Juvenile Diabetes Cure Alliance

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The Juvenile Diabetes Cure Alliance (JDCA) is a registered 501(c)(3) non-profit organization dedicated to developing a "practical cure" for type 1 diabetes. Established in 2010, the organization’s home office is in New York City and it focuses primarily on activity within the United States. The JDCA is independently funded and does not seek donor contributions. The organization advocates for increasing type 1 diabetes cure research and publishes reports on a variety of related topics, including research progress, fundraising utilization, and donor priorities.

The organization defines a practical cure as any solution that gives people living with the disease the chance to live a normal, unrestricted life.[1]

History[edit]

The JDCA was founded in 2011 by Brian Kelly, Chairman of the Board of Activision Blizzard, after his son was diagnosed with type 1 diabetes. Kelly founded the organization to accelerate a cure for type 1 within his son’s lifetime. At the time of its founding, the JDCA adopted a business, results focused perspective in an effort to hold major diabetes non-profit fundraising organizations accountable for the absence of measurable goals to track progress and a lack of transparency to the donor public.[2] One key theme which has remained even as the organization has evolved is that donor priorities and the utilization of funds by major fundraisers should be aligned.[3] As of 2016, the JDCA has published over 150 reports on topics related to finding a cure for Type 1 diabetes and has led several advocacy campaigns to bring awareness of need for more cure research funding.

Activities[edit]

Activities include research, publishing, advocating for T1D donors. All activities are with the ultimate purpose of bringing about what the organization calls a Practical Cure for type one diabetes.[4]

Research and publishing[edit]

Between 20 and 30 reports are published per year and are sent via email to an audience that is currently a little over 42,000 people. There are four main types of reports:

Human trials research progress[edit]

The JDCA tracks and categorizes type 1 diabetes research projects that are in human trials or about to start human trials. The list of projects is updated twice a year. While most projects have remained constant, some have been removed over time for insufficient test results and new ones have been added.[5]

State of the Cure[edit]

They also publish the annual “State of the Cure for Type 1 Diabetes” report, which gives an overview of the progress toward a T1D cure over the preceding 12 months.[6]

Utilization of funds[edit]

The organization evaluates and analyzes the income and expenses of diabetes charities and publishes reports on how the money is utilized.[7]

Donor Sentiment[edit]

Based on survey results, the group publishes the sentiments of the T1D community, including priorities and values. One finding is that the number one priority of the community is finding a cure and most expect this will happen in the next 10 years.[8]

Advocating for an increase in type 1 diabetes research[edit]

The JDCA advocates for a significant increase in spending on cure research for type 1 diabetes.[9] Its activities have fostered some discussion within the diabetes community.[10] A 2016 petition to increase cure funding acquired 42,000 signatures.[11] The JDCA also provides services for donors who want to legally stipulate how their gifts will be used.[12]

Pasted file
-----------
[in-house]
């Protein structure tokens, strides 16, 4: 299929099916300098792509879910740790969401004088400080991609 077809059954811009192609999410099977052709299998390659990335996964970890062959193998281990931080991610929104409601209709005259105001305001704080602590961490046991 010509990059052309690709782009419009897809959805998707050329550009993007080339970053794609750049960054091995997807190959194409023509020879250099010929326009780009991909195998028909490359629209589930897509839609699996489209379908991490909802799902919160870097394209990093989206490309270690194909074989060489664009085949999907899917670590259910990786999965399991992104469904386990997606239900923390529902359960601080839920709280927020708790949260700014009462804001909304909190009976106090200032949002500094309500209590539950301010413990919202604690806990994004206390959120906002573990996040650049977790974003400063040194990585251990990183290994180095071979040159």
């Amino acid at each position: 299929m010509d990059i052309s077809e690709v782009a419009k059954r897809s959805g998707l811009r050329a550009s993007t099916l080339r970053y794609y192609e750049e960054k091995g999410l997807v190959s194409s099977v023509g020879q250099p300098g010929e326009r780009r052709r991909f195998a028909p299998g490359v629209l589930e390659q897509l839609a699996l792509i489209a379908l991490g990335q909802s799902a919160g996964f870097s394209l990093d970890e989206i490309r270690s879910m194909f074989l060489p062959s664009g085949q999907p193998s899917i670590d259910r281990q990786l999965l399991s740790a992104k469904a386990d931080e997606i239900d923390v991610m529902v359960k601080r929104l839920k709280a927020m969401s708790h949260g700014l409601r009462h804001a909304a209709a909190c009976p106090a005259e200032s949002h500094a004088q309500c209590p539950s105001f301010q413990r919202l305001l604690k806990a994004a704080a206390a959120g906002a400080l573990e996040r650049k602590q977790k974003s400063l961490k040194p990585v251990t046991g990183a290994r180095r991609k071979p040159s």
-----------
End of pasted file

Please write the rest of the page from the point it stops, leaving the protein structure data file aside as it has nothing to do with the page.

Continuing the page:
Criticism[edit]

The JDCA’s approach has been controversial for its focus on outcomes and expediency rather than traditional methods of deciding what projects to fund.[13]

Critics of the JDCA have stated that the definition of a cure can vary depending on who you ask. Others argue that a cure by 2025 is unobtainable and that improved diabetes treatments are a more valid outlet for funding than the JDCA acknowledges.[14]

References[edit]

  1. ^ O’Meara, Alex (July 2, 2013). "A Sweet Life". 
  2. ^ Donovan, Doug (September 22, 2013). "Nonprofit Leader Pushes Idea of Tying Executive Pay to Progress in Accomplishing Mission. The Chronicle of Philanthropy.". 
  3. ^ Grayce West, Melanie (June 12, 2013). "Aligning Donors To Fight Diabetes". The Wall Street Journal. 
  4. ^ Connect, Diabetic. "Finding a "Practical Cure" for Diabetes". diabeticconnect. 
  5. ^ Connect, Diabetic (August 31, 2015). "Orgenesis Included in Juvenile Diabetes Cure Alliance 2015 Update of Emerging Practical Cure Projects". Yahoo Finance. 
  6. ^ "STATE OF THE CURE". thejdca. November 2015. 
  7. ^ Parkinson, John (April 13, 2012). "Follow the Donations: Accounting for the Monies Given to the Largest Research Foundations". diabetescare. 
  8. ^ Health, Diabetes (March 8, 2014). "57% OF TYPE 1S EXPECT A CURE BY 2024". diabeteshealth. 
  9. ^ Health, Diabetes (September 7, 2016). "Type 1 Diabetes Community Fights for a Major Increase in Cure Research. NBC News.". 
  10. ^ Bacon, Katie (October 6, 2015). "Should JDRF and ADA Fund More Diabetes Cure Research?". 
  11. ^ Woodfield, Jack (October 18, 2016). "Type 1 diabetes petition calls for increase funding into cure research". 
  12. ^ Demasters, Karen (January 16, 2014). "How To Make The Most Of Philanthropy". 
  13. ^ Pogorelc, Deanna (October 22, 2013). "Research analysis finds "little tangible progress toward a cure" for type 1 diabetes". 
  14. ^ Strange, Scott (November 11, 2011). "Hello JDCA, I’m Part Of The 85".